How they finish will – if I’ve got it right – determine which club plays in next season’s Heineken Champions Cup and which in the lower tier Challenge Cups. Ambition says you want to be in the former, but common sense might suggest you’ll have more chance of success in the latter. Scotland may still occupy a respectable position in the World rankings, but Glasgow and Edinburgh would find themselves in a humbler spot in any ranking of European clubs, even though we may take a somewhat sour pleasure from the thought that the professional club game in Wales is in even deeper trouble.
For tonight’s match neither Edinburgh nor Glasgow is at full strength, whatever you might judge that to be. Two of each club’s best back-row will be missing, Rory Darge and Matt Fagerson from Glasgow’s, Jamie Ritchie and Bill Mata from Edinburgh’s. The replacements of course are pretty good, though it is somewhat disappointing that Magnus Bradbury, in good enough form for Edinburgh this season, should be leaving to join Bristol Bears in the autumn. Of course we are always told that one player’s departure is an opportunity for another, but you can’t help thinking that Edinburgh would be stronger next season if Bradbury was still there.
The decision to move tonight’s match from Edinburgh’s mini-Murrayfield where they have flourished this season to the national stadium is no doubt financially justified. There will be a bigger crowd, but it does to some extent cede home advantage. Still this isn’t unusual. All the same, given that Edinburgh have some leeway to make up if they are to win this second leg of the Cup, one might think they would have preferred to play in their own patch where they have generally shone this season. Be that as it may, the outcome of these inter-city matches is rarely predictable.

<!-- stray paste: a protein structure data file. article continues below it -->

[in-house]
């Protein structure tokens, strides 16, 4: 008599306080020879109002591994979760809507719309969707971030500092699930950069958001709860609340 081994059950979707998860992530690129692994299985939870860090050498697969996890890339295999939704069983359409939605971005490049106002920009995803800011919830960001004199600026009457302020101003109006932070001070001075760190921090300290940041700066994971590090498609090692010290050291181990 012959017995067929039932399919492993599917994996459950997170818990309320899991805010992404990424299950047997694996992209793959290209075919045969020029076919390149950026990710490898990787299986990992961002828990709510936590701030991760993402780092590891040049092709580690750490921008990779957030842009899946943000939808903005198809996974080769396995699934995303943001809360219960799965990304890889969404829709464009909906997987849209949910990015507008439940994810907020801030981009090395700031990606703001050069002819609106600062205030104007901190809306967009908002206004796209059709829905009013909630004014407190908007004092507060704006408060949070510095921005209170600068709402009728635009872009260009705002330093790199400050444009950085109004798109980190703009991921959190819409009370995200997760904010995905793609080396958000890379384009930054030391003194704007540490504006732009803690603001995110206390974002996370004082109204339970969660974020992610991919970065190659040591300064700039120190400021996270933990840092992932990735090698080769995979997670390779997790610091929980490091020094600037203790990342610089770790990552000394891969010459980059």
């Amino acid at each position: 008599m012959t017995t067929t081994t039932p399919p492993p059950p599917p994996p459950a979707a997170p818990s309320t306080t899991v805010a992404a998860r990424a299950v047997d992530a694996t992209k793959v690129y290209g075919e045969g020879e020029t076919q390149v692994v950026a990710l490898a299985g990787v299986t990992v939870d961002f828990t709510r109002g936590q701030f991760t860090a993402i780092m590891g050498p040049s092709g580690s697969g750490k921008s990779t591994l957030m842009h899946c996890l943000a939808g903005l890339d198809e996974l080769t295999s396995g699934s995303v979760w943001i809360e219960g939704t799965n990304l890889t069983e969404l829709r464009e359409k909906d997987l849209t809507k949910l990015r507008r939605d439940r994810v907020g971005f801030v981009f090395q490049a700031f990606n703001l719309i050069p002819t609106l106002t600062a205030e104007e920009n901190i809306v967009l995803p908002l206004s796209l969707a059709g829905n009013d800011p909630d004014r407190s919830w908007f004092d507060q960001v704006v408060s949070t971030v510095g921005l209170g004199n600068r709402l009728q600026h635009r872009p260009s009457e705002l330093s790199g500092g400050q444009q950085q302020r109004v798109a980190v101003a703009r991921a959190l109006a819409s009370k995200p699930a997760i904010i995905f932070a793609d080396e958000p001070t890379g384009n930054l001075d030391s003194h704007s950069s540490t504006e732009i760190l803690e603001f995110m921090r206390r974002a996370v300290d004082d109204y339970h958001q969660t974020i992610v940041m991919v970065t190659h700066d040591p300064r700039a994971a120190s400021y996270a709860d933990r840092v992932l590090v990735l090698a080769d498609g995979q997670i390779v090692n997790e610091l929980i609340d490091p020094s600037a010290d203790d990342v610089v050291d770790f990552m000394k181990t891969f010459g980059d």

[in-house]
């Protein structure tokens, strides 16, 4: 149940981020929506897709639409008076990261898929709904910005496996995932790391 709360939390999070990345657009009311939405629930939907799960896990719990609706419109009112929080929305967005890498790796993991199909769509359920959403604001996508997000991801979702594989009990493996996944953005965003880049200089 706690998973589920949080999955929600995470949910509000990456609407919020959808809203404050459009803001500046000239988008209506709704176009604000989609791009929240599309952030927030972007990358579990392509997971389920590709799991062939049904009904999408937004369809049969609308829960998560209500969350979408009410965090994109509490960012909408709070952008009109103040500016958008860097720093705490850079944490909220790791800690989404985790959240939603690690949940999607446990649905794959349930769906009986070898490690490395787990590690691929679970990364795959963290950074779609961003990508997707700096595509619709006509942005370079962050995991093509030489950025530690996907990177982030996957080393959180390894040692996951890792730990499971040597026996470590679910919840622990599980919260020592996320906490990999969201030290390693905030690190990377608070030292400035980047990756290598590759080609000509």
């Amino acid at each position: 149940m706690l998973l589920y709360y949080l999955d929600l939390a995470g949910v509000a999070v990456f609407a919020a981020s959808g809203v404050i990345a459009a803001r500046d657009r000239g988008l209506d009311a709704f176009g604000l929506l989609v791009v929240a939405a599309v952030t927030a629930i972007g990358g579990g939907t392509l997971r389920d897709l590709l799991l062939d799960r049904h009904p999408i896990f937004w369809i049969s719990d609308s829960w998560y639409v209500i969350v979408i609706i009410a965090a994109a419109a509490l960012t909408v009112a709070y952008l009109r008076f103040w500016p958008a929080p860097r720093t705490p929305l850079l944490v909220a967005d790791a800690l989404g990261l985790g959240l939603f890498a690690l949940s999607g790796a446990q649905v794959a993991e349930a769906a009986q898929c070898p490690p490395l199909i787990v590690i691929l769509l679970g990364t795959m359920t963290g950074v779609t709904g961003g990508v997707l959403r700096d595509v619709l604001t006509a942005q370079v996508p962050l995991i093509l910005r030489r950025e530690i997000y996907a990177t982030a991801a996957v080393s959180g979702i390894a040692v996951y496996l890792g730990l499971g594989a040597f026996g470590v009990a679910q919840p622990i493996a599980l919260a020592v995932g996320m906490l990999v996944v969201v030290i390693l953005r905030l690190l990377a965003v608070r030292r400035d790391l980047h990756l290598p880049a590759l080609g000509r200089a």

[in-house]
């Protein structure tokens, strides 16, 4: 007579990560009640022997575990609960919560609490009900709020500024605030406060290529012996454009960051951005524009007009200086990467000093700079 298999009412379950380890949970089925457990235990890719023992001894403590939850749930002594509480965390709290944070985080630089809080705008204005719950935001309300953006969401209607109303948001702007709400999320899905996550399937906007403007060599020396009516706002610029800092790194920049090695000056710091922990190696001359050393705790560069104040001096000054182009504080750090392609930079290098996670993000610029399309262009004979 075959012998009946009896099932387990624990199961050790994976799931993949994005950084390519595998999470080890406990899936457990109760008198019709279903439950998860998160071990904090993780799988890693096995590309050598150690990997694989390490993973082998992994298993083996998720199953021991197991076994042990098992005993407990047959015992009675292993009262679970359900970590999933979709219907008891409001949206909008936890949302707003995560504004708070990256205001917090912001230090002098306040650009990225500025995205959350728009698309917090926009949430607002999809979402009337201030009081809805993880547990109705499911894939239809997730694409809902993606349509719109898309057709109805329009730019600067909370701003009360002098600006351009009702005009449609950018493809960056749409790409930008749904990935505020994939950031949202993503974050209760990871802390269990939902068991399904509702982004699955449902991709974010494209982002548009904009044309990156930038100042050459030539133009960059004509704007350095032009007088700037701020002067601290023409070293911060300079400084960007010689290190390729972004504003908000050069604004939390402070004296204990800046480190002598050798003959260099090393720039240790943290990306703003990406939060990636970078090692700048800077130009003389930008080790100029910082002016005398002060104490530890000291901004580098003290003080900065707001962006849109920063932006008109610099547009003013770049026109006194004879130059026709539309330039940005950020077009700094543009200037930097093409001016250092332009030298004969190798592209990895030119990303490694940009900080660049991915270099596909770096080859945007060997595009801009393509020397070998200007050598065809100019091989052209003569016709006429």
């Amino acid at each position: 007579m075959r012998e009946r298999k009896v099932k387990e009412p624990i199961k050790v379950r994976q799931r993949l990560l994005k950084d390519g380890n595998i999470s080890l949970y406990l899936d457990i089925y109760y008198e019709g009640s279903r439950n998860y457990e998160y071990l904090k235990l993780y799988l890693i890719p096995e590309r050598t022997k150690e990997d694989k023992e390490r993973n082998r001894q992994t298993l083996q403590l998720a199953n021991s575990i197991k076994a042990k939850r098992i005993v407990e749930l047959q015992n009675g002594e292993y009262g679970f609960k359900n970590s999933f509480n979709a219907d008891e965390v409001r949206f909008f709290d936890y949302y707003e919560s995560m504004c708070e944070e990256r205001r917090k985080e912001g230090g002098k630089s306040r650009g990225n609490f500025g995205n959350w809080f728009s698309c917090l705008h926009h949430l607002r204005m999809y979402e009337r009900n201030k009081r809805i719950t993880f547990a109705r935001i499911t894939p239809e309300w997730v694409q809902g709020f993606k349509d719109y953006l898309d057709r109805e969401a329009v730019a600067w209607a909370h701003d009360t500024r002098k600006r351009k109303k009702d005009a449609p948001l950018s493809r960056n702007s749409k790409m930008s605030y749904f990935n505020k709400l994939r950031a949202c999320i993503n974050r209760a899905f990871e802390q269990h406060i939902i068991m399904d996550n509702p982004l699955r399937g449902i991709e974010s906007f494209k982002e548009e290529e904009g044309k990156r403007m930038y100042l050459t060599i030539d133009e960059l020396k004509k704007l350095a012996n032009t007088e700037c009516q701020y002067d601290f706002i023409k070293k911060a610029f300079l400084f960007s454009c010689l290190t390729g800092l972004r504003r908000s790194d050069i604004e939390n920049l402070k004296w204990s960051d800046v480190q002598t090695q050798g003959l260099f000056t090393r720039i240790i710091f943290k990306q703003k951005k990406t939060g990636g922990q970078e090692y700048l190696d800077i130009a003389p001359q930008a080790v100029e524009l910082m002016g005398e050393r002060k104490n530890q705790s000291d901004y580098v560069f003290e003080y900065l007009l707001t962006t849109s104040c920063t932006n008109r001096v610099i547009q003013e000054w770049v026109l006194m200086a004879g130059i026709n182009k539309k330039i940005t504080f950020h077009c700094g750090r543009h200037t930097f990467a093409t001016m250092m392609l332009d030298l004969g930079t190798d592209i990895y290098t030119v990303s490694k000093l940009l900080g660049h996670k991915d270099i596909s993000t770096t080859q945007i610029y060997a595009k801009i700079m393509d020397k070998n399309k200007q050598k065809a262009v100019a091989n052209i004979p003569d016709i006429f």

It will be interesting to see Scotland’s two liveliest wings, Darcy Gaham and Rufus McLean in direct opposition, both returning from recent injuries, McLean’s a longer lasting one. Both are players who delight the crowd. It would be nice to think that both might line up in at least one of the summer Tests in Argentina.
There are of course other interesting individual contests in this match, with, for instance, Scotland’s first choice props, Zander Fagerson and Pierre Schoeman in direct opposition, likewise the two fly-halves, Blair Kinghorn and Ross Thompson. Kinghorn’s successful move from full-back or wing has been one of the happy surprises of this season and he is probably now Finn Russell’s nearest challenger for the number 10 Scotland jersey, but the cool and precise Thompson is a very shrewd and skilful game-manager, as well as being the most reliable goal-kicker we have. I imagine both will be in Greger Townsend’s summer squad, though Thompson is more likely to play in the “A” international against Chile than in any of the matches against Argentina.
In theory this should be an exciting open game with both teams capable of playing adventurous rugby and eager to love the ball, but local derbies are often stuffy affairs, and Glasgow have some very experienced forwards – Ryan Wilson, Jack Dempsey, Richie Gray and Rob Harley – all of whom relish an old-fashioned forward battle.
It will be Harley’s last inter-city match and few players have given more to Glasgow and the Scottish professional game than he has. He may never in his long career have fully established himself in the Scotland side at either lock or on the flank, but there can’t have been a more valuable and whole-hearted club man than Harley, and no one who more certainly deserves a happy and successful last flourish for Glasgow.
This isn’t the end of the season of course for either side. There is still the knock-out finale to the URC. Both have an extra incentive to win, for, if I have understood the state of things correctly, the loser will be faced with the unwelcome prospect of coming up against Leinster, and this is something to be avoided.